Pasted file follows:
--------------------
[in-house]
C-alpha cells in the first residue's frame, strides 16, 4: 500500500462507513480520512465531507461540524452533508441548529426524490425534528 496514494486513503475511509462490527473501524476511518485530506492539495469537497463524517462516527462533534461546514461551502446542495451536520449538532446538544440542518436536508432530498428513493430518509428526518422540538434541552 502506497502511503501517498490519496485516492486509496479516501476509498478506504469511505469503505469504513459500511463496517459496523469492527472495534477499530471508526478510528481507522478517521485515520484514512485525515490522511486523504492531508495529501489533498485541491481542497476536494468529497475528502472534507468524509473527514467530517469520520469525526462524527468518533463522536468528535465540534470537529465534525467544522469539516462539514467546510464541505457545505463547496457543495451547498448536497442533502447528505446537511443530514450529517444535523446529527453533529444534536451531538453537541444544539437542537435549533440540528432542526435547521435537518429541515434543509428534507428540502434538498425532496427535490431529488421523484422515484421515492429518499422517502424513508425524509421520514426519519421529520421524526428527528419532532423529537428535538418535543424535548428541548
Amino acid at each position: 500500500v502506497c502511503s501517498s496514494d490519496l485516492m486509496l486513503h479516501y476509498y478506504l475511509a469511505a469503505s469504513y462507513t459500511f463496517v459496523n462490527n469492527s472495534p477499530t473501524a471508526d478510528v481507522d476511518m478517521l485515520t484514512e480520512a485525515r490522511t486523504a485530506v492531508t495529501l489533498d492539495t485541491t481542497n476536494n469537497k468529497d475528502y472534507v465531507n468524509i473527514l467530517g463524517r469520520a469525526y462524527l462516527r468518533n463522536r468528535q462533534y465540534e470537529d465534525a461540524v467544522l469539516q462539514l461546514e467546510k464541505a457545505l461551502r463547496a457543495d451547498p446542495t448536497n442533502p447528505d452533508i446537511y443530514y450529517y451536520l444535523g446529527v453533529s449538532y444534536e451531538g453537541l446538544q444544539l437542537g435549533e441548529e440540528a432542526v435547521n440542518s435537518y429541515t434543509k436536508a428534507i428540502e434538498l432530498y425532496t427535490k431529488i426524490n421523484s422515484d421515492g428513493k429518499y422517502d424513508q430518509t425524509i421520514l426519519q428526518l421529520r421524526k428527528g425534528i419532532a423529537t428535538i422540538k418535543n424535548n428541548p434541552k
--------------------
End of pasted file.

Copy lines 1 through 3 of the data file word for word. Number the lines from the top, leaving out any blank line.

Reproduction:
[in-house]
C-alpha cells in the first residue's frame, strides 16, 4: 500500500462507513480520512465531507461540524452533508441548529426524490425534528 496514494486513503475511509462490527473501524476511518485530506492539495469537497463524517462516527462533534461546514461551502446542495451536520449538532446538544440542518436536508432530498428513493430518509428526518422540538434541552 502506497502511503501517498490519496485516492486509496479516501476509498478506504469511505469503505469504513459500511463496517459496523469492527472495534477499530471508526478510528481507522478517521485515520484514512485525515490522511486523504492531508495529501489533498485541491481542497476536494468529497475528502472534507468524509473527514467530517469520520469525526462524527468518533463522536468528535465540534470537529465534525467544522469539516462539514467546510464541505457545505463547496457543495451547498448536497442533502447528505446537511443530514450529517444535523446529527453533529444534536451531538453537541444544539437542537435549533440540528432542526435547521435537518429541515434543509428534507428540502434538498425532496427535490431529488421523484422515484421515492429518499422517502424513508425524509421520514426519519421529520421524526428527528419532532423529537428535538418535543424535548428541548
Amino acid at each position: 500500500v502506497c502511503s501517498s496514494d490519496l485516492m486509496l486513503h479516501y476509498y478506504l475511509a469511505a469503505s469504513y462507513t459500511f463496517v459496523n462490527n469492527s472495534p477499530t473501524a471508526d478510528v481507522d476511518m478517521l485515520t484514512e480520512a485525515r490522511t486523504a485530506v492531508t495529501l489533498d492539495t485541491t481542497n476536494n469537497k468529497d475528502y472534507v465531507n468524509i473527514l467530517g463524517r469520520a469525526y462524527l462516527r468518533n463522536r468528535q462533534y465540534e470537529d465534525a461540524v467544522l469539516q462539514l461546514e467546510k464541505a457545505l461551502r463547496a457543495d451547498p446542495t448536497n442533502p447528505d452533508i446537511y443530514y450529517y451536520l444535523g446529527v453533529s449538532y444534536e451531538g453537541l446538544q444544539l437542537g435549533e441548529e440540528a432542526v435547521n440542518s435537518y429541515t434543509k436536508a428534507i428540502e434538498l432530498y425532496t427535490k431529488i426524490n421523484s422515484d421515492g428513493k429518499y422517502d424513508q430518509t425524509i421520514l426519519q428526518l421529520r421524526k428527528g425534528i419532532a423529537t428535538i422540538k418535543n424535548n428541548p434541552k